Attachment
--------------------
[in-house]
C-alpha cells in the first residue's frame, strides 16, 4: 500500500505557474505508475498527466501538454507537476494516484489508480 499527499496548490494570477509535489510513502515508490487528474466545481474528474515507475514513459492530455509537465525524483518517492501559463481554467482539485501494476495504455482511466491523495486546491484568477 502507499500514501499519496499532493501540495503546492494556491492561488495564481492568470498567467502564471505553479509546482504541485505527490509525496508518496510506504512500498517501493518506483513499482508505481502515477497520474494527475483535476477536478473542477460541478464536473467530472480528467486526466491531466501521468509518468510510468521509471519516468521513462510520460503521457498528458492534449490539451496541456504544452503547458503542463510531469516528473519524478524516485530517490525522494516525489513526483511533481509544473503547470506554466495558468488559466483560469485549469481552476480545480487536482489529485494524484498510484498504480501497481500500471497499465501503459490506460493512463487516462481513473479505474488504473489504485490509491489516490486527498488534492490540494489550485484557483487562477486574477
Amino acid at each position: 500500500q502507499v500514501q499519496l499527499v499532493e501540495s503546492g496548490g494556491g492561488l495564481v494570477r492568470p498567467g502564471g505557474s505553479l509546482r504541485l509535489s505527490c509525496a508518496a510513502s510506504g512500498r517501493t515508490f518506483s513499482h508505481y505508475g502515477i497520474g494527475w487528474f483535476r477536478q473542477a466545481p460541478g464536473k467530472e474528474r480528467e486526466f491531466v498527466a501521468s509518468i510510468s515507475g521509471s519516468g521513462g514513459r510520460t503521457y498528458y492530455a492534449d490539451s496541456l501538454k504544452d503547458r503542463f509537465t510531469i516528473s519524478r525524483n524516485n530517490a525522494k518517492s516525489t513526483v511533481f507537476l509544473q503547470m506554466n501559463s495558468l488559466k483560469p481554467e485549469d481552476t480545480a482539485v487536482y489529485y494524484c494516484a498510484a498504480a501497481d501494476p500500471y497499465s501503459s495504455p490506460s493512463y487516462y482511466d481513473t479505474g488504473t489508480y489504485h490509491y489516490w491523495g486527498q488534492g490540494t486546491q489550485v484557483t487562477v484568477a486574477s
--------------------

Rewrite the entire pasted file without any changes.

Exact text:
[in-house]
C-alpha cells in the first residue's frame, strides 16, 4: 500500500505557474505508475498527466501538454507537476494516484489508480 499527499496548490494570477509535489510513502515508490487528474466545481474528474515507475514513459492530455509537465525524483518517492501559463481554467482539485501494476495504455482511466491523495486546491484568477 502507499500514501499519496499532493501540495503546492494556491492561488495564481492568470498567467502564471505553479509546482504541485505527490509525496508518496510506504512500498517501493518506483513499482508505481502515477497520474494527475483535476477536478473542477460541478464536473467530472480528467486526466491531466501521468509518468510510468521509471519516468521513462510520460503521457498528458492534449490539451496541456504544452503547458503542463510531469516528473519524478524516485530517490525522494516525489513526483511533481509544473503547470506554466495558468488559466483560469485549469481552476480545480487536482489529485494524484498510484498504480501497481500500471497499465501503459490506460493512463487516462481513473479505474488504473489504485490509491489516490486527498488534492490540494489550485484557483487562477486574477
Amino acid at each position: 500500500q502507499v500514501q499519496l499527499v499532493e501540495s503546492g496548490g494556491g492561488l495564481v494570477r492568470p498567467g502564471g505557474s505553479l509546482r504541485l509535489s505527490c509525496a508518496a510513502s510506504g512500498r517501493t515508490f518506483s513499482h508505481y505508475g502515477i497520474g494527475w487528474f483535476r477536478q473542477a466545481p460541478g464536473k467530472e474528474r480528467e486526466f491531466v498527466a501521468s509518468i510510468s515507475g521509471s519516468g521513462g514513459r510520460t503521457y498528458y492530455a492534449d490539451s496541456l501538454k504544452d503547458r503542463f509537465t510531469i516528473s519524478r525524483n524516485n530517490a525522494k518517492s516525489t513526483v511533481f507537476l509544473q503547470m506554466n501559463s495558468l488559466k483560469p481554467e485549469d481552476t480545480a482539485v487536482y489529485y494524484c494516484a498510484a498504480a501497481d501494476p500500471y497499465s501503459s495504455p490506460s493512463y487516462y482511466d481513473t479505474g488504473t489508480y489504485h490509491y489516490w491523495g486527498q488534492g490540494t486546491q489550485v484557483t487562477v484568477a486574477s